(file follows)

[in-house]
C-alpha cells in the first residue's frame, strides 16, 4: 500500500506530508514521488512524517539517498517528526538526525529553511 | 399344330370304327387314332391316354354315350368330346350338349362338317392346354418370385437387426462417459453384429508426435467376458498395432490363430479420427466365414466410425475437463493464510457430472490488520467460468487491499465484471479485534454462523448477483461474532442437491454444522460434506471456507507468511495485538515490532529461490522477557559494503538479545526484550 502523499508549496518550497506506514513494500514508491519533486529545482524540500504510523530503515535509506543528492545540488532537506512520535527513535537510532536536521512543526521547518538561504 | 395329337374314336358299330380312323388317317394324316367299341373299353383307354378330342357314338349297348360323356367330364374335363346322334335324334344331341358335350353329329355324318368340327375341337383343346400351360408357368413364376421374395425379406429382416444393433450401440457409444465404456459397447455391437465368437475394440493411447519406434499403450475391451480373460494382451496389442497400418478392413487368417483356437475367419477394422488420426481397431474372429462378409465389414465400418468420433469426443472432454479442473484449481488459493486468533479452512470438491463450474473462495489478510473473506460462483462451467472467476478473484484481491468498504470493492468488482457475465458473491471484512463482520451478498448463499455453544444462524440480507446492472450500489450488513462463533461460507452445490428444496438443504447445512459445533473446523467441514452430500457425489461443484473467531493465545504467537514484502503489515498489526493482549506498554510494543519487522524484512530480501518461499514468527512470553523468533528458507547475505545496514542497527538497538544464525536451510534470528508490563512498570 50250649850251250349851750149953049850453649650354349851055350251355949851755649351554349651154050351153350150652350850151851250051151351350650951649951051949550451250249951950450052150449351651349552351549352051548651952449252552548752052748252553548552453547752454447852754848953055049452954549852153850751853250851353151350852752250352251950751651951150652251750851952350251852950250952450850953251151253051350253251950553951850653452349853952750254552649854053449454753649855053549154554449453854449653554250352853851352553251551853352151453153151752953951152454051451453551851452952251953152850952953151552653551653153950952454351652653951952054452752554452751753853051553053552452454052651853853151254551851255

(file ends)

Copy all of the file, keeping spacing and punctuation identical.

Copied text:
[in-house]
C-alpha cells in the first residue's frame, strides 16, 4: 500500500506530508514521488512524517539517498517528526538526525529553511 | 399344330370304327387314332391316354354315350368330346350338349362338317392346354418370385437387426462417459453384429508426435467376458498395432490363430479420427466365414466410425475437463493464510457430472490488520467460468487491499465484471479485534454462523448477483461474532442437491454444522460434506471456507507468511495485538515490532529461490522477557559494503538479545526484550 502523499508549496518550497506506514513494500514508491519533486529545482524540500504510523530503515535509506543528492545540488532537506512520535527513535537510532536536521512543526521547518538561504 | 395329337374314336358299330380312323388317317394324316367299341373299353383307354378330342357314338349297348360323356367330364374335363346322334335324334344331341358335350353329329355324318368340327375341337383343346400351360408357368413364376421374395425379406429382416444393433450401440457409444465404456459397447455391437465368437475394440493411447519406434499403450475391451480373460494382451496389442497400418478392413487368417483356437475367419477394422488420426481397431474372429462378409465389414465400418468420433469426443472432454479442473484449481488459493486468533479452512470438491463450474473462495489478510473473506460462483462451467472467476478473484484481491468498504470493492468488482457475465458473491471484512463482520451478498448463499455453544444462524440480507446492472450500489450488513462463533461460507452445490428444496438443504447445512459445533473446523467441514452430500457425489461443484473467531493465545504467537514484502503489515498489526493482549506498554510494543519487522524484512530480501518461499514468527512470553523468533528458507547475505545496514542497527538497538544464525536451510534470528508490563512498570 50250649850251250349851750149953049850453649650354349851055350251355949851755649351554349651154050351153350150652350850151851250051151351350650951649951051949550451250249951950450052150449351651349552351549352051548651952449252552548752052748252553548552453547752454447852754848953055049452954549852153850751853250851353151350852752250352251950751651951150652251750851952350251852950250952450850953251151253051350253251950553951850653452349853952750254552649854053449454753649855053549154554449453854449653554250352853851352553251551853352151453153151752953951152454051451453551851452952251953152850952953151552653551653153950952454351652653951952054452752554452751753853051553053552452454052651853853151254551851255